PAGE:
Judge Kathryn Schrader

Gwinnett judge, DragonCon co-founder indicted in hacking case

A Gwinnett County judge has been indicted after allegedly hiring private investigators and a convicted felon to monitor her work computer, allowing them improper access to the county’s network.

Superior Court Judge Kathryn Schrader, convicted child molester and DragonCon co-founder Ed Kramer and private investigators T.J. Ward and Frank Karic are all facing three charges of criminal trespass in the case. Each felony count carries a maximum of 15 years in prison.


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The indictment alleges that Schrader, Kramer, Ward and Karic used the county’s computer network in order to interfere, remove data and “alter” the network.

Schrader was released without having to pay bond after turning herself in Wednesday afternoon. Ward and Karic’s bonds have been set at $25,000 and Kramer was denied bond. Ward, Karic and Kramer had not been booked into jail by Wednesday afternoon, according to jail logs.

Gwinnett County Superior Court Judge Kathryn Schrader has been indicted on three charges of computer trespass.
Photo: Gwinnett County Sheriff's Office

The case is being handled by the Prosecuting Attorneys’ Council of Georgia because Gwinnett County District Attorney Danny Porter is considered a witness in this case. He had previously turned the investigation over to the Georgia Bureau of Investigation for the same reason.

Porter has said the judge claimed that he hacked her computer. Porter has vehemently denied having tried to access Schrader’s computer and said in an April hearing that her accusation raises questions about her ability to be impartial at the bench.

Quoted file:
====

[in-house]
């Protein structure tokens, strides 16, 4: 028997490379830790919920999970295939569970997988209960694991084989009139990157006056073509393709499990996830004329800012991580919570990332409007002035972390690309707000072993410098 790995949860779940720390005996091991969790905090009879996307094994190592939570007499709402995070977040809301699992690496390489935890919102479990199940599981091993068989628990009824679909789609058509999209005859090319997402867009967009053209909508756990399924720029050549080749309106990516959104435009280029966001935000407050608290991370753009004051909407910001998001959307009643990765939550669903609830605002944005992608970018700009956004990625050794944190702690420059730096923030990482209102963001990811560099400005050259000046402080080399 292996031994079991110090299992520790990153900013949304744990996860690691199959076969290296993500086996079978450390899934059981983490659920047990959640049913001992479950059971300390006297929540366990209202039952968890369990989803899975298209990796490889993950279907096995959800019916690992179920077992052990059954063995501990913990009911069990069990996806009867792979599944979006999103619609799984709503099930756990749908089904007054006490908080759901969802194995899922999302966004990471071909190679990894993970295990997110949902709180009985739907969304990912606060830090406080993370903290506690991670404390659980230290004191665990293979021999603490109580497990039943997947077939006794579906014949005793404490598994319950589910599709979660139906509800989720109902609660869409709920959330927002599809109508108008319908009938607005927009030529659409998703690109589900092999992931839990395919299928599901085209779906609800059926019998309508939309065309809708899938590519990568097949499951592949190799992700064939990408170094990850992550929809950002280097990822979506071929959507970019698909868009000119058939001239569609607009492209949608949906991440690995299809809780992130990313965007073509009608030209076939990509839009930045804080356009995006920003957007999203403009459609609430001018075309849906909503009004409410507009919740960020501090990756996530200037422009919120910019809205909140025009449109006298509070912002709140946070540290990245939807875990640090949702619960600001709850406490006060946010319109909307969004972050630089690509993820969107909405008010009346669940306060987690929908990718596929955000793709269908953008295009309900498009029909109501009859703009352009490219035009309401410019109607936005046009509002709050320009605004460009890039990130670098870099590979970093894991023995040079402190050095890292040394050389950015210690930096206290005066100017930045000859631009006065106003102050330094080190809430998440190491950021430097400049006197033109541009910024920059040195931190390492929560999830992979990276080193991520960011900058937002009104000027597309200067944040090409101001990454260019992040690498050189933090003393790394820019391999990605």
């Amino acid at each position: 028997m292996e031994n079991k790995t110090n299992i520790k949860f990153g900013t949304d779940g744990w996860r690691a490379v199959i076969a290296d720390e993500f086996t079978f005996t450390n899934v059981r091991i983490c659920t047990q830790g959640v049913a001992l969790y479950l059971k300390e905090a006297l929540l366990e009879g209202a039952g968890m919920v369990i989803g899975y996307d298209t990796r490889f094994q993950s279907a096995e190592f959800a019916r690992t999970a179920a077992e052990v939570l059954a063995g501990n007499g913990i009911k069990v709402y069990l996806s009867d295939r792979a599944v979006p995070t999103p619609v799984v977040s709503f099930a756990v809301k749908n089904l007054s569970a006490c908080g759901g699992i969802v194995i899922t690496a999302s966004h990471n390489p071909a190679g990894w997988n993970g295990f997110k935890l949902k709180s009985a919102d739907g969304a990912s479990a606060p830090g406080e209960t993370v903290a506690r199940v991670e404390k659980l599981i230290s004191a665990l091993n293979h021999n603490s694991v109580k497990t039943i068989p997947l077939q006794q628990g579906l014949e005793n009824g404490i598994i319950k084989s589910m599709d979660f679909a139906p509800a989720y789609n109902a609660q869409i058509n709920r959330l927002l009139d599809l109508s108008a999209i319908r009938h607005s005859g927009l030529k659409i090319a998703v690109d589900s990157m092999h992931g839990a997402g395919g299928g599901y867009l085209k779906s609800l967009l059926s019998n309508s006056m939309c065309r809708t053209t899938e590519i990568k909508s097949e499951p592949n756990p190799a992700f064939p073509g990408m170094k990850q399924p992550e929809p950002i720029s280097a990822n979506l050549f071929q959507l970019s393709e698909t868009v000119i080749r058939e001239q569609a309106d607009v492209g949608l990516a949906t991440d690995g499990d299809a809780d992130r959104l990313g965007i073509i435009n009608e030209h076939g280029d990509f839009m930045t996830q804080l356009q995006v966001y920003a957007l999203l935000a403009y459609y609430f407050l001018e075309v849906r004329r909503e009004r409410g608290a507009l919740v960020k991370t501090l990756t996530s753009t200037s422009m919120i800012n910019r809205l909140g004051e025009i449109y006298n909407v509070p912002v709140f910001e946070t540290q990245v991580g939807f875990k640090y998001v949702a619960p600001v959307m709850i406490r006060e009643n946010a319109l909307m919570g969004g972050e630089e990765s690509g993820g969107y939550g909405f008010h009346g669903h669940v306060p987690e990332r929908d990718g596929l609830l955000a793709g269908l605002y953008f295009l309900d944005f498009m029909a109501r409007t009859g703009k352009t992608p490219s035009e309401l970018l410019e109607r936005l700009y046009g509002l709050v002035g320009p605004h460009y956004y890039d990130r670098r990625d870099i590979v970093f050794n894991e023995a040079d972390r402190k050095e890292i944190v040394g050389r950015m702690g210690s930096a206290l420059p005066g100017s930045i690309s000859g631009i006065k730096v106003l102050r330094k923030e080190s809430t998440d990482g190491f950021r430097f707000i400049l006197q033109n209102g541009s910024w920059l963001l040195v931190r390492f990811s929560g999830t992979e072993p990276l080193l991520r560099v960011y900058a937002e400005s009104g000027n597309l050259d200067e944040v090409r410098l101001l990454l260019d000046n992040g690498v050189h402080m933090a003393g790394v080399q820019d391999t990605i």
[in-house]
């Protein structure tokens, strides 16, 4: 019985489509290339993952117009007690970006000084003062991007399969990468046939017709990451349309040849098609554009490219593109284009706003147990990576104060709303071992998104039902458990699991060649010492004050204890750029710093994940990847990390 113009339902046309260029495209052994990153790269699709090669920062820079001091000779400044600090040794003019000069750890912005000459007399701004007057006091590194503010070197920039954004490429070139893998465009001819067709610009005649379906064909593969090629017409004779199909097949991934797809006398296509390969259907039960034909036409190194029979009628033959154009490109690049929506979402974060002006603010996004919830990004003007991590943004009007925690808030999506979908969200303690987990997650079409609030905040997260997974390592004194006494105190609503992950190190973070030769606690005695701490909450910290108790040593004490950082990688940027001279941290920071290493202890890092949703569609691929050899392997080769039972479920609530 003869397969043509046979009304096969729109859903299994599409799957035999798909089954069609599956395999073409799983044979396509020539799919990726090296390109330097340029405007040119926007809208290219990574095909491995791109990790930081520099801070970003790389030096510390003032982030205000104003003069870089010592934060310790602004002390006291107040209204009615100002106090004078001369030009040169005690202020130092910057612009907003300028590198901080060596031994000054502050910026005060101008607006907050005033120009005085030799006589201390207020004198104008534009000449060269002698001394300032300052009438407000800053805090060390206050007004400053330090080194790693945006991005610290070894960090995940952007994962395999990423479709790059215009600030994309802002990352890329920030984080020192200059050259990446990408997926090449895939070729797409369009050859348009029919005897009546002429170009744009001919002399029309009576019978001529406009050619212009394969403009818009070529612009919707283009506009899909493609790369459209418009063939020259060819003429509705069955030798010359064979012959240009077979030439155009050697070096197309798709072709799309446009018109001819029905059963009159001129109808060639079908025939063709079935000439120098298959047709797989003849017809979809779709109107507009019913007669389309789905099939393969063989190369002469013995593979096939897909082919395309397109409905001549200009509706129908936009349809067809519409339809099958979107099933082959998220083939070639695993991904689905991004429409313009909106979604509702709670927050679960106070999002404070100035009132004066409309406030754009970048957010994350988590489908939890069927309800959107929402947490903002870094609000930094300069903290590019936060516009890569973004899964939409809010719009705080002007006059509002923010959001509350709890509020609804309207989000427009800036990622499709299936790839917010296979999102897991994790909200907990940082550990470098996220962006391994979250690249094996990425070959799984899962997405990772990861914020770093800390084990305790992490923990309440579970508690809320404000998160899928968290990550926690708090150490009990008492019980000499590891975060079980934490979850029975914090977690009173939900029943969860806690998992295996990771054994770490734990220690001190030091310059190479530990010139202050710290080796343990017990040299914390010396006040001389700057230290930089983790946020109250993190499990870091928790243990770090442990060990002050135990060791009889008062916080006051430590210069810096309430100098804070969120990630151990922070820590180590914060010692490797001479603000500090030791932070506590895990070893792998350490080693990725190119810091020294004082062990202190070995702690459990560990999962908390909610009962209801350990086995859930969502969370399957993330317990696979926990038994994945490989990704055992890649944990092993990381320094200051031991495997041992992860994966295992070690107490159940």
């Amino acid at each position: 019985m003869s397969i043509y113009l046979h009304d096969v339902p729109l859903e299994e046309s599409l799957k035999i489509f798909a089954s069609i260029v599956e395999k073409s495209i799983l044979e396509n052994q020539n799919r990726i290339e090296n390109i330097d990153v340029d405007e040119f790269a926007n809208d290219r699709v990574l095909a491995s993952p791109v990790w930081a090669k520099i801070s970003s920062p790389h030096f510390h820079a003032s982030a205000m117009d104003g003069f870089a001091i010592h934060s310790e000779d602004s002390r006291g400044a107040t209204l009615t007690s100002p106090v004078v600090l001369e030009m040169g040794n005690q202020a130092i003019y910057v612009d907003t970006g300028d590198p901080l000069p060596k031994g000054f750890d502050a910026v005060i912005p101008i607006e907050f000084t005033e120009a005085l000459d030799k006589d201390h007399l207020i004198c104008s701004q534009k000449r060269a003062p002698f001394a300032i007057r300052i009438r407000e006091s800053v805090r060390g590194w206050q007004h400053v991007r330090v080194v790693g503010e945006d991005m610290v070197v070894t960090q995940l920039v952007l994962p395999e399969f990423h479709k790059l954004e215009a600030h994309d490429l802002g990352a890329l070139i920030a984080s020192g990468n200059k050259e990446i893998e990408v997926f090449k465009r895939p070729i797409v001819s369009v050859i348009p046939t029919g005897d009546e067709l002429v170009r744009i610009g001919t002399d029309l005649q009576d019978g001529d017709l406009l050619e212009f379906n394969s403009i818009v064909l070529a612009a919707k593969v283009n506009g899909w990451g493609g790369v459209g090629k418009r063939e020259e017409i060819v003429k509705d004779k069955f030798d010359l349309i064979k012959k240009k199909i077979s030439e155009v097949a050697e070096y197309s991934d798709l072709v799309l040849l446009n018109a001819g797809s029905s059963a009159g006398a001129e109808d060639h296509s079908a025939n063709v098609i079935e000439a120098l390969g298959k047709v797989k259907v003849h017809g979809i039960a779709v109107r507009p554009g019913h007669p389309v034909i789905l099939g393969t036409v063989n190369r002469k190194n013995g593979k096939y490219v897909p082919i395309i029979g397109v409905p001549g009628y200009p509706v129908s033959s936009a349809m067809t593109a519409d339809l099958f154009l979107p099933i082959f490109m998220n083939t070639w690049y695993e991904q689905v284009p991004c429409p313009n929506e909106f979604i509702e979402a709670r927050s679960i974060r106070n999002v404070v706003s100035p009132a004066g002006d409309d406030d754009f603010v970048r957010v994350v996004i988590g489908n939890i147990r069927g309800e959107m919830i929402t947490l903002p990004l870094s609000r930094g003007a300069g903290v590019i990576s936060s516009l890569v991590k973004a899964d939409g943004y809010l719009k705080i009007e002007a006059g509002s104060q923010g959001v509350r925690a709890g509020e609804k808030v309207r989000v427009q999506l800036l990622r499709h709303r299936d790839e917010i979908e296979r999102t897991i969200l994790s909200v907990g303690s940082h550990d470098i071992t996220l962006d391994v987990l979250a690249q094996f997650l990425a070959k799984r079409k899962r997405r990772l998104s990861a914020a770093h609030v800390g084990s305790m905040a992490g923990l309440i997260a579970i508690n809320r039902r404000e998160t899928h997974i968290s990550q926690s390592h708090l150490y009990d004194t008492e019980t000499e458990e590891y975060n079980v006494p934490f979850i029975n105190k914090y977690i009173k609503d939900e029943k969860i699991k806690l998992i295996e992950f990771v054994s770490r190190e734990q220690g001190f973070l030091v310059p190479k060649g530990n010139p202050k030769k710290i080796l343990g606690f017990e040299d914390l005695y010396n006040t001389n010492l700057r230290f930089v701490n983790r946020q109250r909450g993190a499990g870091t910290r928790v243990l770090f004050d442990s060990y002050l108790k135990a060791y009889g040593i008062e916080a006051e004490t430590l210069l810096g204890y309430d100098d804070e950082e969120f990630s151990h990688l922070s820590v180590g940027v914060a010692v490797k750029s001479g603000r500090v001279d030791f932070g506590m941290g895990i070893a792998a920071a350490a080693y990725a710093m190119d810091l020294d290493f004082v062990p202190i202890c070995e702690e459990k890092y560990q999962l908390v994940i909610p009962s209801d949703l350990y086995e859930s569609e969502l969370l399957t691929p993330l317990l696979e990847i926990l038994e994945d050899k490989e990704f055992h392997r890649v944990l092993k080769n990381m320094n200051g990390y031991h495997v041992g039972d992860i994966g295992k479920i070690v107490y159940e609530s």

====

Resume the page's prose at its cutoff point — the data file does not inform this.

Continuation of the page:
Court documents allege Schrader hired a private investigator in February because she suspected someone was trying to remotely access her county-issued computer outside of business hours. The investigator, T.J. Ward, hired Ed Kramer to monitor activity on Schrader’s computer.

Kramer, who hasn’t been involved with DragonCon for years, had previously worked for Ward as a computer forensic analyst. A “WireShark” monitoring device was placed on Schrader’s computer, which allowed Kramer to monitor it for any suspicious activity.

Investigators first discovered Kramer was working with Schrader after Kramer’s February arrest on unrelated charges. Kramer allegedly took a photo of a child at a doctor’s office, which is illegal because he is a registered sex offender. It also violated his probation related to a 2013 child molestation conviction. When police searched Kramer’s computer, officers found a file with Schrader’s name on it.

Schrader has been recused from criminal cases since April, as Porter’s office handles those prosecutions, but she has still overseen civil cases. The state Judicial Qualifications Commission will have to decide whether she can remain on the bench at all while her own criminal case is underway. Once the commission’s three-person hearing panel receives a copy of the indictment, it has 14 days to study the situation. At the end of that two-week period, the panel will decide whether Schrader “poses a danger to the public or to the administration of justice” and suspend her with pay, according to Ben Easterlin, the commission’s director.

Schrader, Ward, Karic and Kramer did not immediately respond to requests for comment Wednesday afternoon. Schrader’s attorney B.J. Bernstein issued a statement on Schrader’s behalf. Porter declined to comment on the case.

“Judge Schrader has spent her career pursuing justice as an attorney and as a judge,” Bernstein said. “She believes in the justice system and knows from her years of experience the presumption of innocence is real and necessary because she’s seen the innocent needing a trial to undo an allegation. Standing unfairly accused she will rely on her deep faith, family and her belief in justice to defend herself.”

Staff writer Bill Rankin contributed to this report.


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